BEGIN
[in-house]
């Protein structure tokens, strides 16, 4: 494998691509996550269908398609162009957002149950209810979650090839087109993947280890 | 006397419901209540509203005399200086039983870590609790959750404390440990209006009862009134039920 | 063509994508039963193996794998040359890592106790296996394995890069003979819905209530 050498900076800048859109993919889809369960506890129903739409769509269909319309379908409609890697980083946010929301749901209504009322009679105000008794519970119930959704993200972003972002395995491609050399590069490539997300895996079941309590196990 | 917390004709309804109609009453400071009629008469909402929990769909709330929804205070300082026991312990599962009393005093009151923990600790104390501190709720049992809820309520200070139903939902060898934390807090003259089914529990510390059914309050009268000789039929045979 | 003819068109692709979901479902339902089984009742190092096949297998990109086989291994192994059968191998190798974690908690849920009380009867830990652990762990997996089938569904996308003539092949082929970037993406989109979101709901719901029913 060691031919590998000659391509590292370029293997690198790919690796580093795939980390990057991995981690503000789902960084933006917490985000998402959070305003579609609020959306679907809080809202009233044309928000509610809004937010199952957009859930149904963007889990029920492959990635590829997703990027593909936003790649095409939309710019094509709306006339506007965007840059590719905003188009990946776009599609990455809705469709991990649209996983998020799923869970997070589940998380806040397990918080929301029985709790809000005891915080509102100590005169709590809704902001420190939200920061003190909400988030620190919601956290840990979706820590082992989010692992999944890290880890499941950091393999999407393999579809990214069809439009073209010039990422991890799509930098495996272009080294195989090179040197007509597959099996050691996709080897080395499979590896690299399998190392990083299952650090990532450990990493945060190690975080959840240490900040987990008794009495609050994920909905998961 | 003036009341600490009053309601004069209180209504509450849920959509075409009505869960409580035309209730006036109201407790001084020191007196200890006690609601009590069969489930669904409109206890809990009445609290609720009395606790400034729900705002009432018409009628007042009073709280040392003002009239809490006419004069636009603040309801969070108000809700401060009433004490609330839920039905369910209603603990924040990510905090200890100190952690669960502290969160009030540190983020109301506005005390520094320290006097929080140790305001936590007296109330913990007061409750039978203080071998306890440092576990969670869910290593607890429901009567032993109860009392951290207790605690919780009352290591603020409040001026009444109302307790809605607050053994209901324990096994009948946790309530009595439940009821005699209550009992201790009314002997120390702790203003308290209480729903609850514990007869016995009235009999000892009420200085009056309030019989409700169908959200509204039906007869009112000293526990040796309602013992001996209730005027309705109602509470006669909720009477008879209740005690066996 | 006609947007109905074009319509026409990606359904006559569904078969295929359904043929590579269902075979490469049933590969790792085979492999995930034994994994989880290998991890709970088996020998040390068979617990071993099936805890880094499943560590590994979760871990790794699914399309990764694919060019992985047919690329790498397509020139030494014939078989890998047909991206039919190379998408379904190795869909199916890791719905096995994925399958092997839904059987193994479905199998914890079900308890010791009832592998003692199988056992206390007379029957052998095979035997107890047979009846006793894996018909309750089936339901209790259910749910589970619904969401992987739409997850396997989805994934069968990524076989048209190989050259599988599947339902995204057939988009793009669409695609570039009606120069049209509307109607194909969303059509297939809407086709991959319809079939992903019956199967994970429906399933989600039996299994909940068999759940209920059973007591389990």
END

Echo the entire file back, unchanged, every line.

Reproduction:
[in-house]
């Protein structure tokens, strides 16, 4: 494998691509996550269908398609162009957002149950209810979650090839087109993947280890 | 006397419901209540509203005399200086039983870590609790959750404390440990209006009862009134039920 | 063509994508039963193996794998040359890592106790296996394995890069003979819905209530 050498900076800048859109993919889809369960506890129903739409769509269909319309379908409609890697980083946010929301749901209504009322009679105000008794519970119930959704993200972003972002395995491609050399590069490539997300895996079941309590196990 | 917390004709309804109609009453400071009629008469909402929990769909709330929804205070300082026991312990599962009393005093009151923990600790104390501190709720049992809820309520200070139903939902060898934390807090003259089914529990510390059914309050009268000789039929045979 | 003819068109692709979901479902339902089984009742190092096949297998990109086989291994192994059968191998190798974690908690849920009380009867830990652990762990997996089938569904996308003539092949082929970037993406989109979101709901719901029913 060691031919590998000659391509590292370029293997690198790919690796580093795939980390990057991995981690503000789902960084933006917490985000998402959070305003579609609020959306679907809080809202009233044309928000509610809004937010199952957009859930149904963007889990029920492959990635590829997703990027593909936003790649095409939309710019094509709306006339506007965007840059590719905003188009990946776009599609990455809705469709991990649209996983998020799923869970997070589940998380806040397990918080929301029985709790809000005891915080509102100590005169709590809704902001420190939200920061003190909400988030620190919601956290840990979706820590082992989010692992999944890290880890499941950091393999999407393999579809990214069809439009073209010039990422991890799509930098495996272009080294195989090179040197007509597959099996050691996709080897080395499979590896690299399998190392990083299952650090990532450990990493945060190690975080959840240490900040987990008794009495609050994920909905998961 | 003036009341600490009053309601004069209180209504509450849920959509075409009505869960409580035309209730006036109201407790001084020191007196200890006690609601009590069969489930669904409109206890809990009445609290609720009395606790400034729900705002009432018409009628007042009073709280040392003002009239809490006419004069636009603040309801969070108000809700401060009433004490609330839920039905369910209603603990924040990510905090200890100190952690669960502290969160009030540190983020109301506005005390520094320290006097929080140790305001936590007296109330913990007061409750039978203080071998306890440092576990969670869910290593607890429901009567032993109860009392951290207790605690919780009352290591603020409040001026009444109302307790809605607050053994209901324990096994009948946790309530009595439940009821005699209550009992201790009314002997120390702790203003308290209480729903609850514990007869016995009235009999000892009420200085009056309030019989409700169908959200509204039906007869009112000293526990040796309602013992001996209730005027309705109602509470006669909720009477008879209740005690066996 | 006609947007109905074009319509026409990606359904006559569904078969295929359904043929590579269902075979490469049933590969790792085979492999995930034994994994989880290998991890709970088996020998040390068979617990071993099936805890880094499943560590590994979760871990790794699914399309990764694919060019992985047919690329790498397509020139030494014939078989890998047909991206039919190379998408379904190795869909199916890791719905096995994925399958092997839904059987193994479905199998914890079900308890010791009832592998003692199988056992206390007379029957052998095979035997107890047979009846006793894996018909309750089936339901209790259910749910589970619904969401992987739409997850396997989805994934069968990524076989048209190989050259599988599947339902995204057939988009793009669409695609570039009606120069049209509307109607194909969303059509297939809407086709991959319809079939992903019956199967994970429906399933989600039996299994909940068999759940209920059973007591389990």